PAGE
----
For the Capstone Project, Grade 8 students engaged with the local community in a meaningful way through three lenses: economic, environmental, and social. With guidance, they independently inquired into a specific area, identifying an area of need relevant to the local community. Students created two primary products that reflected their investigation and understanding of the issue. When they completed the guided inquiry phase of the project, they wrote an argumentative rationale based on their research findings. The purpose of the document is to justify why action is needed. They then joined with other students with a similar topic or theme to lead a workshop for the Capstone Conference to an audience of their peers. The workshops focused on the students creating a powerful story around their issues to educate others, build empathy and inspire others to act.
A team of student leaders also did a number of behind the scenes jobs including building a conference website, designing the logo, leading sign up process for attendees, MCing the Keynote speaker session and more!
To find out more, please check out the conference website which includes the workshop descriptions and videos from the event.
Read more in the ISB News Article.
A glimpse at the week, both process and products!
How do societies meet their needs?
How do external factors impact the adaptation of a species?
In this scenario based project, students worked in small groups to inquire into how a society meets its various needs. In their groups, students were challenged to select a settlement location based on environmental and geographic factors as well as considering the historical record about the rise and fall of civilizations. As investigation continued, students will consider how their society will meet its needs including a study of economic systems and trade. Additionally, students analyzed and evaluated genetic and environmental impacts on the survival of their population. To ensure their society leaves a lasting legacy, each group created a monument, presented to a live audience with a dramatic component. The monuments were displayed in a museum style, with spoken explanations recorded to help viewers understand key design elements and the accomplishments of their society.
In addition to the monuments, students also created a variety of different products over the course of the simulation. For instance, In Humanities each student created a settlement proposal for their region which used each geographic and historical evidence to support their location claims. As a team, they determined the available factors of production in their region. Using that data they created an economic development and trade plan (examples: Trade Plan – Koalafied, Trade Plan – Selva Tropical, Trade Plan – Cocoa Trees)
If you didn’t get a chance to come to the exhibition, you can still access the museum materials! Please click on group name at the top of each photo or the links under their name to access their museum materials, including the audio tour.
Links: one, two, three, four, five
Links: one, two, three, four
A look back to our very first Ignite week! The students cooked, sewed, coded, laser cut, 3-d printed, built, and more.
In Project Consume, students selected a consumer product to investigate. In their investigation they determined the chemical compounds and traced the origins of those ingredients. In tracing the origin, students located parts of the world that the compound is sourced from. Using the sustainability triangle, they examined and evaluated the impact of extracting that resource. Next, they investigated the rest of the product life cycle from production, to distribution, to consumption, to disposal and at each stage assessed the sustainability impact. They then used those understandings to inform others about factors to consider when making consumer choices shared through two main communication modes: a digital report on the research findings and sustainability impact, a creative short story about part of the life of the product.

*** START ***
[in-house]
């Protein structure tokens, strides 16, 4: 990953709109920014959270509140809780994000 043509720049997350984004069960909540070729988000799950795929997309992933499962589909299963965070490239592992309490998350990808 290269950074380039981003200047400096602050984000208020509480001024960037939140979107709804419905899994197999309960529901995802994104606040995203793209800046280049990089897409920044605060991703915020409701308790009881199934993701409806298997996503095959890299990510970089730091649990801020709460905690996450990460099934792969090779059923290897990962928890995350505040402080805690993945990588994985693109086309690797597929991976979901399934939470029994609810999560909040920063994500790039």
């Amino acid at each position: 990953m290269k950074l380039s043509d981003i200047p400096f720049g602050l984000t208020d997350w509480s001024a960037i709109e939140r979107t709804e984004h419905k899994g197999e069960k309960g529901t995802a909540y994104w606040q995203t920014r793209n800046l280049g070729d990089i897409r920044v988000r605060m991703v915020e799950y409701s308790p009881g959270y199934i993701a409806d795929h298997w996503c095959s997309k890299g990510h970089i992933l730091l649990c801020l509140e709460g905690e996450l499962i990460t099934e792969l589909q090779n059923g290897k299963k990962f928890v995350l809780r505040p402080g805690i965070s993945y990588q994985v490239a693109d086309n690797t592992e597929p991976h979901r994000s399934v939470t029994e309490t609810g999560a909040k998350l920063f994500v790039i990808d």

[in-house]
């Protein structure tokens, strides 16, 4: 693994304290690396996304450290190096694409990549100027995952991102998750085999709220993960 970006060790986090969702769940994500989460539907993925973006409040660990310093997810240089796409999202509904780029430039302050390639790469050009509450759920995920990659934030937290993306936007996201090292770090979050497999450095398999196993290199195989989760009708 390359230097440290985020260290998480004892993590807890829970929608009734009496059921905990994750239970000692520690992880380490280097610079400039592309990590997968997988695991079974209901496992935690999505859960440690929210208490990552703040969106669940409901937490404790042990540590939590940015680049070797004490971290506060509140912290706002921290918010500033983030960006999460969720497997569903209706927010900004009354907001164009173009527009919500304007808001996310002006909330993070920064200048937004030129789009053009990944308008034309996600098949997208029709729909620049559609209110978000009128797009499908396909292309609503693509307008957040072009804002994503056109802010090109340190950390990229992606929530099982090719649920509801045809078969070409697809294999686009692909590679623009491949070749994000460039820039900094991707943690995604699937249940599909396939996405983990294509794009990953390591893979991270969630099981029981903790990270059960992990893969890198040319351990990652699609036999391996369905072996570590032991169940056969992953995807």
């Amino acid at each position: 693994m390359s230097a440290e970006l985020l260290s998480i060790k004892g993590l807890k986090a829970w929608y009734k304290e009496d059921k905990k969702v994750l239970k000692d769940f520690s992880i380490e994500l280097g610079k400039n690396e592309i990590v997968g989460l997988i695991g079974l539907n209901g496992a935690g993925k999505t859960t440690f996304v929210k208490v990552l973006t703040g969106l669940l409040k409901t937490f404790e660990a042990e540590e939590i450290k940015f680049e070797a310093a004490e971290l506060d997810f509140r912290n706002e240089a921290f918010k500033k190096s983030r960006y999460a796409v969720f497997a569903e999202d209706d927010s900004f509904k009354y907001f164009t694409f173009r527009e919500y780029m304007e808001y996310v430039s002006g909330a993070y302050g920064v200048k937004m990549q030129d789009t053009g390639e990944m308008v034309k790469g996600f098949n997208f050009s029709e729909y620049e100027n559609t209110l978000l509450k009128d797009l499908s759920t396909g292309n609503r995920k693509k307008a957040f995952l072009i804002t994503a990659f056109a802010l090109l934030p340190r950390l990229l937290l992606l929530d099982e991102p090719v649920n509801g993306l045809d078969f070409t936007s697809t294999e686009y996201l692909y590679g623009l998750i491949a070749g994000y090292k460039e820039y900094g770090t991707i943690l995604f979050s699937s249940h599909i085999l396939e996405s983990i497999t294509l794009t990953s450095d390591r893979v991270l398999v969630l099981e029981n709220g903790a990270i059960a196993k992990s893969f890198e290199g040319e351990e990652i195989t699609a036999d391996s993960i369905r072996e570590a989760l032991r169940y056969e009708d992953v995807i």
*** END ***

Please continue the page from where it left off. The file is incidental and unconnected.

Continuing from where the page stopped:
For a glimpse of each student’s individual project work, please click here.
Inspired by how organisations, artists, and businesses communicate in the real world the exhibition for this project took a different form. Working in small groups, students used the design cycle to created an installation piece to attract the ISB community to engage with their information presented on this website.o increase the challenge level further, and to fit with our key theme of sustainability in this project students made their installations out of re-purposed materials! Some groups opted to create a landing page for all projects and created one QR code to access, other groups opted to create a different QR code for each project. The installations were on display in various locations around the ISB campus.
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We are back and busy after our fall break! The students are doing some amazing and innovative work this week for our very first Ignite Experience Week. The theme for this week was Make It and students had a tough time choosing between the seven different project choices for the week. Projects for this week included:
- Hack FA
- FA Top Chef
- Invent a Toy
- Upcycled Fashion
- Make a Game
- Make a Moment
Working in teams, the students created a website for their space program that includes a number of elements such as their mission plan, robotic rover design specs, and space program recruitment video. The students, in partnership with Creatica, designed and built rovers.
The students represented countries that have emerging space programs in the real world. Countries that have highly advanced space programs such as the USA, China, and Russia were not represented.
Here are some examples of their completed space program websites:
Eric, Curtis, Jonathan, Billy
Haylie, Mikayla, Serena
Sally, Lian, Erica, Reina
Jeffrey, Alex W, Jeremy N
David W, Alex B, Ryan, Glen